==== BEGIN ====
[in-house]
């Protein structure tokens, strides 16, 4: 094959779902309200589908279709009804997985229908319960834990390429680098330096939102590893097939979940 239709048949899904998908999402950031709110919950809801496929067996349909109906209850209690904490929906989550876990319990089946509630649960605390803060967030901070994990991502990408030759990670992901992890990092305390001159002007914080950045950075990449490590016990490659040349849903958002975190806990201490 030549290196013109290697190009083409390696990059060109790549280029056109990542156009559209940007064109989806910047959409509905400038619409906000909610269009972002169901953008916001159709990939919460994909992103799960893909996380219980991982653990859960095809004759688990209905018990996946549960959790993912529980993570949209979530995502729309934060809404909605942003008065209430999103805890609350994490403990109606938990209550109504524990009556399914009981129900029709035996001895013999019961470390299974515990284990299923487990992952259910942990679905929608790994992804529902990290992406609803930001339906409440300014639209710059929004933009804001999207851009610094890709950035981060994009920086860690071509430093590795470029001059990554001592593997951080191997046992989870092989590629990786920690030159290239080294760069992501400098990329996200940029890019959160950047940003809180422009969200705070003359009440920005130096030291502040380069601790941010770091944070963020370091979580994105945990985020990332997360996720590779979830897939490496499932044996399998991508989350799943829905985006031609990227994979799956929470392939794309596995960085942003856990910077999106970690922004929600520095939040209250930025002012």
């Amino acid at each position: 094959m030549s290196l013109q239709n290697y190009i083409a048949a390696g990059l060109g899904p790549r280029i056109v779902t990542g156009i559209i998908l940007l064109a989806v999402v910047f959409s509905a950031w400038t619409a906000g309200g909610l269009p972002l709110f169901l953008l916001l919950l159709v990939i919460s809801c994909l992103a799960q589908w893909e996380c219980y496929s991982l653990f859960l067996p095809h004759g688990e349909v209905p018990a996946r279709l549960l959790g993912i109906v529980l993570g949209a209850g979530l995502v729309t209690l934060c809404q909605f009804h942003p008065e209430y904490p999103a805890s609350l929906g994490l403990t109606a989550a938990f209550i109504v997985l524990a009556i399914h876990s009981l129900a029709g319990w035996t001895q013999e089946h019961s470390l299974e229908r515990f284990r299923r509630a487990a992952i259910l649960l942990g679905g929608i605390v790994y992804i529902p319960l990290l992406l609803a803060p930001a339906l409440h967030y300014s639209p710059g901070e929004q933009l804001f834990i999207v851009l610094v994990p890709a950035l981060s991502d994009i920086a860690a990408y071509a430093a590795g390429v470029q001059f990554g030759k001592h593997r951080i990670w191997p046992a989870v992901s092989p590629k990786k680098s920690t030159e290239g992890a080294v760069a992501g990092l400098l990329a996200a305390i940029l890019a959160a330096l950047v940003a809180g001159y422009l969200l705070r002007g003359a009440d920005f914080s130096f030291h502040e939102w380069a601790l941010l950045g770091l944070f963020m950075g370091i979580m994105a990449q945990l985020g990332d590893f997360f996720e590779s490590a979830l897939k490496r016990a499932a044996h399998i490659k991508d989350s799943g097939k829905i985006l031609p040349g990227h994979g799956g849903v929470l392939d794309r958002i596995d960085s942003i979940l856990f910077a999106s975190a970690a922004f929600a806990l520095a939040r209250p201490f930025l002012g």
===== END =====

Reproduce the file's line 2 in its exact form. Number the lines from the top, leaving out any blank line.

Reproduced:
């Protein structure tokens, strides 16, 4: 094959779902309200589908279709009804997985229908319960834990390429680098330096939102590893097939979940 239709048949899904998908999402950031709110919950809801496929067996349909109906209850209690904490929906989550876990319990089946509630649960605390803060967030901070994990991502990408030759990670992901992890990092305390001159002007914080950045950075990449490590016990490659040349849903958002975190806990201490 030549290196013109290697190009083409390696990059060109790549280029056109990542156009559209940007064109989806910047959409509905400038619409906000909610269009972002169901953008916001159709990939919460994909992103799960893909996380219980991982653990859960095809004759688990209905018990996946549960959790993912529980993570949209979530995502729309934060809404909605942003008065209430999103805890609350994490403990109606938990209550109504524990009556399914009981129900029709035996001895013999019961470390299974515990284990299923487990992952259910942990679905929608790994992804529902990290992406609803930001339906409440300014639209710059929004933009804001999207851009610094890709950035981060994009920086860690071509430093590795470029001059990554001592593997951080191997046992989870092989590629990786920690030159290239080294760069992501400098990329996200940029890019959160950047940003809180422009969200705070003359009440920005130096030291502040380069601790941010770091944070963020370091979580994105945990985020990332997360996720590779979830897939490496499932044996399998991508989350799943829905985006031609990227994979799956929470392939794309596995960085942003856990910077999106970690922004929600520095939040209250930025002012």